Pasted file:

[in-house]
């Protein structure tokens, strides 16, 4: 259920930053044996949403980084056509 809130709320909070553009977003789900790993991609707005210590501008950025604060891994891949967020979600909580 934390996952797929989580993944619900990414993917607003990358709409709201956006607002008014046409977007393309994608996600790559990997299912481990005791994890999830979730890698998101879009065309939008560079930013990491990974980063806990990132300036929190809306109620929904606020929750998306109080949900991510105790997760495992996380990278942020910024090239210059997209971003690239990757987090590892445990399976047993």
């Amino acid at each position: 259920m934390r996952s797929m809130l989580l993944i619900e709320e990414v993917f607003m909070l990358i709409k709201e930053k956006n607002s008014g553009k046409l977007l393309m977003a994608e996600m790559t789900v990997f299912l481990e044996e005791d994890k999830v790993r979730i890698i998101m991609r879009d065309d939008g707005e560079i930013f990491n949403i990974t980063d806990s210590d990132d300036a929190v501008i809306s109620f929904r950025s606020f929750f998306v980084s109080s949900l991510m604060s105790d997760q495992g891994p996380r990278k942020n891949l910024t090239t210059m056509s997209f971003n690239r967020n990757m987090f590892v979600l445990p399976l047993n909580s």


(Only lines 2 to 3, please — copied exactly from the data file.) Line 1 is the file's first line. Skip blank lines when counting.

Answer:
């Protein structure tokens, strides 16, 4: 259920930053044996949403980084056509 809130709320909070553009977003789900790993991609707005210590501008950025604060891994891949967020979600909580 934390996952797929989580993944619900990414993917607003990358709409709201956006607002008014046409977007393309994608996600790559990997299912481990005791994890999830979730890698998101879009065309939008560079930013990491990974980063806990990132300036929190809306109620929904606020929750998306109080949900991510105790997760495992996380990278942020910024090239210059997209971003690239990757987090590892445990399976047993």
């Amino acid at each position: 259920m934390r996952s797929m809130l989580l993944i619900e709320e990414v993917f607003m909070l990358i709409k709201e930053k956006n607002s008014g553009k046409l977007l393309m977003a994608e996600m790559t789900v990997f299912l481990e044996e005791d994890k999830v790993r979730i890698i998101m991609r879009d065309d939008g707005e560079i930013f990491n949403i990974t980063d806990s210590d990132d300036a929190v501008i809306s109620f929904r950025s606020f929750f998306v980084s109080s949900l991510m604060s105790d997760q495992g891994p996380r990278k942020n891949l910024t090239t210059m056509s997209f971003n690239r967020n990757m987090f590892v979600l445990p399976l047993n909580s």